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Senior Research Scientist
Southwest Research Institute
1050 Walnut St., Suite 300
Boulder, Colorado 80302 USA
Phone: +1 720 208 7220
Fax: +1 303 546 9687
Email: marchi [AT] boulder.swri.edu
My research interests span from asteroids to terrestrial planets. In particular:
• Formation of terrestrial planets and the Moon;
• Geology of asteroids and terrestrial planets;
• Spectroscopy & dynamics of minor bodies;
I am most active in the field of terrestrial planets and asteroids collisional evolution. Their rocky surfaces are sort of "snapshots" of the bombardment history of the inner solar system. One may say that early processes in the solar system that are no longer observable are locked into cratered terrains. By studying these battered surfaces one may gain insights on the magnitude and frequency of early collisions in the inner solar system, including our own Earth.
I am also involved in several space missions. In particular, I am:
• Associate Scientist of OSIRIS and VIRTIS on board ESA Rosetta;
• Associate Scientist of VIR on board NASA Dawn;
• Chair of ESA MarcoPolo-R working group on crater properties;
• External collaborator of NASA MESSENGER Geology Discipline Group.
Ancient Earth: Fire from above, fire from below
Researchers debate what the early Earth's surface looked like, and when life first originated on Earth. Such quests are inextricably linked to the environmental conditions after the Earth was fully formed, about 4.5 billion years ago, and how the surface evolved over time.
Some researchers argue that the early Earth was an inhabitable place being continuously hit by asteroids and comets left over from planet formation. Other researchers, however, have a radically different opinion. According to them, the early Earth surface is pictured with abundant liquid water soon after its formation, perhaps as early as 4.4 billion years ago. Water is a key element for life, thus the early Earth might have been a tranquil abode for life to spring.
Interestingly, the oldest evidence of life is found in rocks about 4 billion years old. A similar age is also found for the oldest known rocks. As a result, the first 500 million years (that is, from 4 to 4.5 billion years ago) of Earth's history eludes us. Was the Earth inhabitable during this epoch? Is the lack of an ancient geological record a by-product of forces that shape today's Earth, such as plate tectonics? These are fundamental questions to understand how our own planet evolved and, ultimately, how we came to be.
In a paper recently published in Nature, we argue that the most likely scenario was mid-way between the Earth being an inhospitable orb and a tranquil abode (see Figure 1). Asteroid impacts were indeed numerous during the first 500 million years of Earth's evolution. They certainly brought widespread destruction on the surface. For instance, we compute that more than 10,000 asteroids larger than 10 km collided with the Earth, a size comparable with the asteroid that wiped out the dinosaurs (along with about three-quarters of plant and animal species!) about 65 million years ago. The effects of these collisions, however, were tiny, when compared with larger ones. We compute that the Earth was hit by about 200 objects larger than 100 km in diameter. Each of these collisions was at least 1,000 times more energetic than the one responsible for the extinction of dinosaurs.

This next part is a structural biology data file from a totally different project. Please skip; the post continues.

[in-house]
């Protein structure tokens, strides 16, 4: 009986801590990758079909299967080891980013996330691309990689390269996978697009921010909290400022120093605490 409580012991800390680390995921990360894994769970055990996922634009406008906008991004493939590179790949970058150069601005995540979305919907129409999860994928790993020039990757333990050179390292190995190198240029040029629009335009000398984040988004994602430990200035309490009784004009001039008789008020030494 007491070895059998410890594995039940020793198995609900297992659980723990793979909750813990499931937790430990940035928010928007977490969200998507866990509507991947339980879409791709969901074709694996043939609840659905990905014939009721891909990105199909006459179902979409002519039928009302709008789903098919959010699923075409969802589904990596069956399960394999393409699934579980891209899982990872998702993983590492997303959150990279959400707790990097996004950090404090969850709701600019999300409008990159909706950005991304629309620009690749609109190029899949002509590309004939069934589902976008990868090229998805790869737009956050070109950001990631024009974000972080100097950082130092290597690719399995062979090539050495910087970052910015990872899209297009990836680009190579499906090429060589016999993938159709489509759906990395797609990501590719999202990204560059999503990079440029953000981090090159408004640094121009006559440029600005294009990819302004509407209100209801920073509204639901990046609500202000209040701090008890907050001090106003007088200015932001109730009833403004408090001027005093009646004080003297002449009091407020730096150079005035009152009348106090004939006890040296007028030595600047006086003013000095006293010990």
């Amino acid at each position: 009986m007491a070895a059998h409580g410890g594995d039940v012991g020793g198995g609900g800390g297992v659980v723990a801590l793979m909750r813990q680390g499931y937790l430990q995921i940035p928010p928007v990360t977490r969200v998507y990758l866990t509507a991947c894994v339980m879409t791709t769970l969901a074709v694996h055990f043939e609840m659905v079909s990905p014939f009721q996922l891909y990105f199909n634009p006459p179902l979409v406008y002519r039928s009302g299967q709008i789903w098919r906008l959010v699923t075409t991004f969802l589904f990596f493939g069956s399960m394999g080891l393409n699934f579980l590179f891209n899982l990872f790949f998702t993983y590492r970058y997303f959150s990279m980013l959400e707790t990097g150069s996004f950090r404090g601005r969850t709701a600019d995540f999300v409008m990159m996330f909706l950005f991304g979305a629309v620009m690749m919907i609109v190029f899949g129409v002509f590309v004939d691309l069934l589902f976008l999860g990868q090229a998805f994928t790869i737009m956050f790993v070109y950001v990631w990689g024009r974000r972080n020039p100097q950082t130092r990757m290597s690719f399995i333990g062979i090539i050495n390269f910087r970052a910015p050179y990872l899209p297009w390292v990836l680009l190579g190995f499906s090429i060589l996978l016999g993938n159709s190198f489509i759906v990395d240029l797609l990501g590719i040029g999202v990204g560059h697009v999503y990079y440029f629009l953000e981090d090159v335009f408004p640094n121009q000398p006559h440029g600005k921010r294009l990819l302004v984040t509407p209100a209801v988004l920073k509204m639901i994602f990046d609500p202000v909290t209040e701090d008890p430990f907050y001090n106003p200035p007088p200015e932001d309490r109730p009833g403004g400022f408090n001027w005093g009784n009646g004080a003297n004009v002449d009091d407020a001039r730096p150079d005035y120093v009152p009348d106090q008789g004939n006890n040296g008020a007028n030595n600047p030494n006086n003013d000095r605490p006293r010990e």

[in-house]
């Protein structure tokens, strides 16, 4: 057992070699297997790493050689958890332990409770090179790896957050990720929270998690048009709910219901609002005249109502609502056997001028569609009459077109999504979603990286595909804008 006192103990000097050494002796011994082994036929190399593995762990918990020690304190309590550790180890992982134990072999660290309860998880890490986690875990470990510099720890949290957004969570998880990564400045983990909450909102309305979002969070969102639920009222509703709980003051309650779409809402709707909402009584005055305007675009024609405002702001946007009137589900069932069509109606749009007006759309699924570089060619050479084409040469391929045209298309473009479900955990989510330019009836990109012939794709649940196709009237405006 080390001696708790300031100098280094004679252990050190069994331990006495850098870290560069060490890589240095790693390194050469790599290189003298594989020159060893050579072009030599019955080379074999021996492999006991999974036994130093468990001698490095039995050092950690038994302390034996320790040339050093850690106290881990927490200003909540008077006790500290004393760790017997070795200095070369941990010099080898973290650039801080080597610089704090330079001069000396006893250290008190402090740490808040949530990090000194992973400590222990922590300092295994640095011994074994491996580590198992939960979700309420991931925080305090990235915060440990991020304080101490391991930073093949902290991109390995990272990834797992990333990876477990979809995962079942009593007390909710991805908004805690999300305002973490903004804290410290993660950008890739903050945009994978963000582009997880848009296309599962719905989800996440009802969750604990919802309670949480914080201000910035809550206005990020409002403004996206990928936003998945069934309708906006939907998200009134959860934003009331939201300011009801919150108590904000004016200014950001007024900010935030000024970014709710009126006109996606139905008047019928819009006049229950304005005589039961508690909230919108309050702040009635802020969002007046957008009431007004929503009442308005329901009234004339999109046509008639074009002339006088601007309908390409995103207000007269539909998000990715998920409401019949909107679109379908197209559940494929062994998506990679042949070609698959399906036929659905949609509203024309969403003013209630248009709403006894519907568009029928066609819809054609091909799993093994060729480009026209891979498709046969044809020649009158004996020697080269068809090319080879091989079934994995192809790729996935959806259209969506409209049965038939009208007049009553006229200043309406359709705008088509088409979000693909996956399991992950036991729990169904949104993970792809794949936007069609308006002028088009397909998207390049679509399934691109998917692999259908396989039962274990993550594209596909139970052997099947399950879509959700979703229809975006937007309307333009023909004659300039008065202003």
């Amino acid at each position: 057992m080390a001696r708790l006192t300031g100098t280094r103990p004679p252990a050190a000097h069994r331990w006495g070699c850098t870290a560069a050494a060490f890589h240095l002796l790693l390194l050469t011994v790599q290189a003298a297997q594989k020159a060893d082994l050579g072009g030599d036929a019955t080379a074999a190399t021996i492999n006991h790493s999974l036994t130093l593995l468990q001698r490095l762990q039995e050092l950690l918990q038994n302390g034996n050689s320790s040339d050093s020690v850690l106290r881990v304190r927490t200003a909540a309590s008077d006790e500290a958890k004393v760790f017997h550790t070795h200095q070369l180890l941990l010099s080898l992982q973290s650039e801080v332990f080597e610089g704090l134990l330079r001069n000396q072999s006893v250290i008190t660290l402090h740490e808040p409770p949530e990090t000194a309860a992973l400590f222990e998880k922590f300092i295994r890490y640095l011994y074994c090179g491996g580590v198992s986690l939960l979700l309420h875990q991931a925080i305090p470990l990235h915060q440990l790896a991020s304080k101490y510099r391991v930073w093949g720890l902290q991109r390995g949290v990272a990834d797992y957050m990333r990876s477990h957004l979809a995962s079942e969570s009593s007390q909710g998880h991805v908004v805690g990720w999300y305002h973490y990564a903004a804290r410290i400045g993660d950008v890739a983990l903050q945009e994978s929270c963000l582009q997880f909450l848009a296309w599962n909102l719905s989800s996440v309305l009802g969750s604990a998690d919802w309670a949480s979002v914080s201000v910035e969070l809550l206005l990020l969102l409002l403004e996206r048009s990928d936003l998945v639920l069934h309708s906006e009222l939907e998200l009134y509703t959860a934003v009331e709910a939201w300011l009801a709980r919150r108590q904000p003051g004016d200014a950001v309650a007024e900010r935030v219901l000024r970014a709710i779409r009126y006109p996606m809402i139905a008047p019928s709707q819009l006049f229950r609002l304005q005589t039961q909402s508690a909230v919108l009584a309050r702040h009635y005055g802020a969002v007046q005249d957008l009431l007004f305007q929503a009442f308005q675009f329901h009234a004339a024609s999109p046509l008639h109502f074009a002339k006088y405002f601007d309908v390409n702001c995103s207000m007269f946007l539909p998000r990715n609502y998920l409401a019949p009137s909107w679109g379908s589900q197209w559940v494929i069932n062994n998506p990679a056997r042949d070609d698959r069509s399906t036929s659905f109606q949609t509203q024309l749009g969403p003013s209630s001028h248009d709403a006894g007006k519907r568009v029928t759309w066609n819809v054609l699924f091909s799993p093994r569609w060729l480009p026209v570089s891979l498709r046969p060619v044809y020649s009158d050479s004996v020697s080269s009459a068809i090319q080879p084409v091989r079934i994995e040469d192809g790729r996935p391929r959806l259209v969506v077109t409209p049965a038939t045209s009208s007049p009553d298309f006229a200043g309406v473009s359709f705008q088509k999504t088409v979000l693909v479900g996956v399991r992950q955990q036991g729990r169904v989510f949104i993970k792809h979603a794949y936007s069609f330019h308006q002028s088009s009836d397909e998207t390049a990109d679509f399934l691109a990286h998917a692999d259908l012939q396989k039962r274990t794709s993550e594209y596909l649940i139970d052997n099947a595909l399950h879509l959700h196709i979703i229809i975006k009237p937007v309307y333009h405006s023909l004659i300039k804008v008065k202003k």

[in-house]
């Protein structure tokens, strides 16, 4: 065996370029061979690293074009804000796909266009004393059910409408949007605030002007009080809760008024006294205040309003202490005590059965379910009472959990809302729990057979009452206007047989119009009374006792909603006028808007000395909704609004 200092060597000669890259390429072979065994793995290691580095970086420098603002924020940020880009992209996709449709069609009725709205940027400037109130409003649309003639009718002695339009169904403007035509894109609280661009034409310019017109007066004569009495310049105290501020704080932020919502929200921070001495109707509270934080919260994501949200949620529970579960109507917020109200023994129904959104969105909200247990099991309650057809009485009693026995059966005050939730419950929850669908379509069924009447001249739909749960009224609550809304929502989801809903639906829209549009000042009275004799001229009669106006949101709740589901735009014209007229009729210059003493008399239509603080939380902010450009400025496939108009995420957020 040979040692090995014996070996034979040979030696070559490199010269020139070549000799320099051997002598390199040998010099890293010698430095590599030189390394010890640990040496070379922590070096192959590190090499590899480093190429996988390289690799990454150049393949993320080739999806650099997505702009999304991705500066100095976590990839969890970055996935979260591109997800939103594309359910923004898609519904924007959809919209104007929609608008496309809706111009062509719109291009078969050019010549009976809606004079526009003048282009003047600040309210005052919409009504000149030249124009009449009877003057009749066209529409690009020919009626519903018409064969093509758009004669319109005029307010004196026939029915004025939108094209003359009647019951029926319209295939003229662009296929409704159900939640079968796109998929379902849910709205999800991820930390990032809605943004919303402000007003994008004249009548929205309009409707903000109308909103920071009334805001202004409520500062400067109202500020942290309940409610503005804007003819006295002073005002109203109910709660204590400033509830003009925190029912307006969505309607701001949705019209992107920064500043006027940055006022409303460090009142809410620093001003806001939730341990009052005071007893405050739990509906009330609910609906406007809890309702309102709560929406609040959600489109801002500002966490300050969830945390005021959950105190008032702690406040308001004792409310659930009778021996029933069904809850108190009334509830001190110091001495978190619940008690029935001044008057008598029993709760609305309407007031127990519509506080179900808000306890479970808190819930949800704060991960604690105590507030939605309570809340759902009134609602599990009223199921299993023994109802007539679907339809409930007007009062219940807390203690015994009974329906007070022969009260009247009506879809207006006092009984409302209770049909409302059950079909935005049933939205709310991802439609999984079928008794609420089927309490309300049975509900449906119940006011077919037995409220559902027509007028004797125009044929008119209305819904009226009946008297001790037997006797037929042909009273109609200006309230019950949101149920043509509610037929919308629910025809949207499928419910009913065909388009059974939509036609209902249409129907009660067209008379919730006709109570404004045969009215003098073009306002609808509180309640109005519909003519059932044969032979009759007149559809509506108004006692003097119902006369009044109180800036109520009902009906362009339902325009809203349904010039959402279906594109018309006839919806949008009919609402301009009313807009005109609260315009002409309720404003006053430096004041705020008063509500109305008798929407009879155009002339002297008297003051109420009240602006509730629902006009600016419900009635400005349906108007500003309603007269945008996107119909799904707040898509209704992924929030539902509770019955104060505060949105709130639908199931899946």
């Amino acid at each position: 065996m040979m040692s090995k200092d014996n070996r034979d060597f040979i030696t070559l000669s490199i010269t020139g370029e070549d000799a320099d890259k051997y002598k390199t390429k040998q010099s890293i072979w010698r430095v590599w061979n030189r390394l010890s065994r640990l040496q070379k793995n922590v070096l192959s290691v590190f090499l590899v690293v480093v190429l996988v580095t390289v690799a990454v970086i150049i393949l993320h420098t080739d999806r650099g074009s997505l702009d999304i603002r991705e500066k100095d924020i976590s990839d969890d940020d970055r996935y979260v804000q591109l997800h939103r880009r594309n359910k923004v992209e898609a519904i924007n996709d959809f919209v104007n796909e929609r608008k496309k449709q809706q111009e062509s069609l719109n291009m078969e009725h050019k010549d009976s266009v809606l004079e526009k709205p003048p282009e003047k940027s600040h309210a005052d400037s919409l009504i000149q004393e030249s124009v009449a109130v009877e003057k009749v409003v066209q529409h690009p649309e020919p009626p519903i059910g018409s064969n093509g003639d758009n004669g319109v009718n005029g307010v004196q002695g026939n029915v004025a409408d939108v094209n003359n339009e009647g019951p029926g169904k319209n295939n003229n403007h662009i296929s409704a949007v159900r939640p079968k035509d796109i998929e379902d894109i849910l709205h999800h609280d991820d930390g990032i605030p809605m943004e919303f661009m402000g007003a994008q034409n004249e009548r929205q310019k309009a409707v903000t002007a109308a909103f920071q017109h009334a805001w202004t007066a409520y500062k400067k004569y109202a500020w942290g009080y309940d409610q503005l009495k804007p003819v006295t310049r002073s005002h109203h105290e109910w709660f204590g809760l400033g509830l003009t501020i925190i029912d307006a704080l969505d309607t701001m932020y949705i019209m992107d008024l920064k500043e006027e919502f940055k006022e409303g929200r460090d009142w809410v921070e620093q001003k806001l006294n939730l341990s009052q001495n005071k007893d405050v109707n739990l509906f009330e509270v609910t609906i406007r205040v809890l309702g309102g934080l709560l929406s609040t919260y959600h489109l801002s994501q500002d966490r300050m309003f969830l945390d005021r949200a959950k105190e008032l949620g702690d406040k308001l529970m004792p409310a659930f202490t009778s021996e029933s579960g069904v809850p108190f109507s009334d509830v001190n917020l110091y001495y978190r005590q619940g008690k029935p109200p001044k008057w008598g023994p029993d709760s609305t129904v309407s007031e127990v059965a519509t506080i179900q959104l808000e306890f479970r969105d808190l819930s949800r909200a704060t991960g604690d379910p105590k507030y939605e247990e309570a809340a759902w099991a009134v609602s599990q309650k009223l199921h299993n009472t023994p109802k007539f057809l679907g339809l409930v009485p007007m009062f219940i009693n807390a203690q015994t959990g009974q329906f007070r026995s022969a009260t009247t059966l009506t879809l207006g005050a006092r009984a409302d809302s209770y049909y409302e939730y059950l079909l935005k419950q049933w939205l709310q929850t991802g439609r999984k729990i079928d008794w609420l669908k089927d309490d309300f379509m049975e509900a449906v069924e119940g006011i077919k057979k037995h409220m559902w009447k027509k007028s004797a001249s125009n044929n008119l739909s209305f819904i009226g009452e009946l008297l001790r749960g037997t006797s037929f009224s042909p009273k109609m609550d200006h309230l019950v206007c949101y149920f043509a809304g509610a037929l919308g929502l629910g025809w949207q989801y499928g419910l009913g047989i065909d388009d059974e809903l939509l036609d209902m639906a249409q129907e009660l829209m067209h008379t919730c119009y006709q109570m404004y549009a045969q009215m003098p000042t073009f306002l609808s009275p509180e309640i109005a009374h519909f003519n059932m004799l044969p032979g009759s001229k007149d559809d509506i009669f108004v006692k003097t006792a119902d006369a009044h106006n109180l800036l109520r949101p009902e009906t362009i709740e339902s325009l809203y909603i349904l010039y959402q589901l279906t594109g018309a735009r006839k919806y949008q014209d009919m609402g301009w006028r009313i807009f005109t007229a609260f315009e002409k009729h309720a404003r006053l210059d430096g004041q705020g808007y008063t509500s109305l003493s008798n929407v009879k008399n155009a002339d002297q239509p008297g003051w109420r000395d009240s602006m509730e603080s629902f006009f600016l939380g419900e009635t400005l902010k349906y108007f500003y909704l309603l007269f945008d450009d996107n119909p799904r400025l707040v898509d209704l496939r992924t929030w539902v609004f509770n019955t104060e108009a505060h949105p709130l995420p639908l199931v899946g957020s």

We compute that these large impacts would have melted large volumes of the Earth's crust and mantle. These volumes of deep-seated melt were unstable due to the various forces acting on them, and they might have poured out on the surface burying large surface areas under a thick layer of molten rocks (see Figure 2). One could picture this process as a gigantic volcanic eruption (a good analogy for this process, although not due to impacts, may be represented by the so-called large igneous provinces currently found in various locations on Earth).
Any existing ecosystems were being roasted from above and from below!
Despite this immense disruption, the effects of collisions including the large ones were mostly localized. There were at any given time ample areas where water could have existed. It is therefore conceivable that early life could have survived by migrating through stable niches during the Hadean. Whether these stable areas were suitable for life depends upon the physical and chemical conditions existing in these niches, which are not known.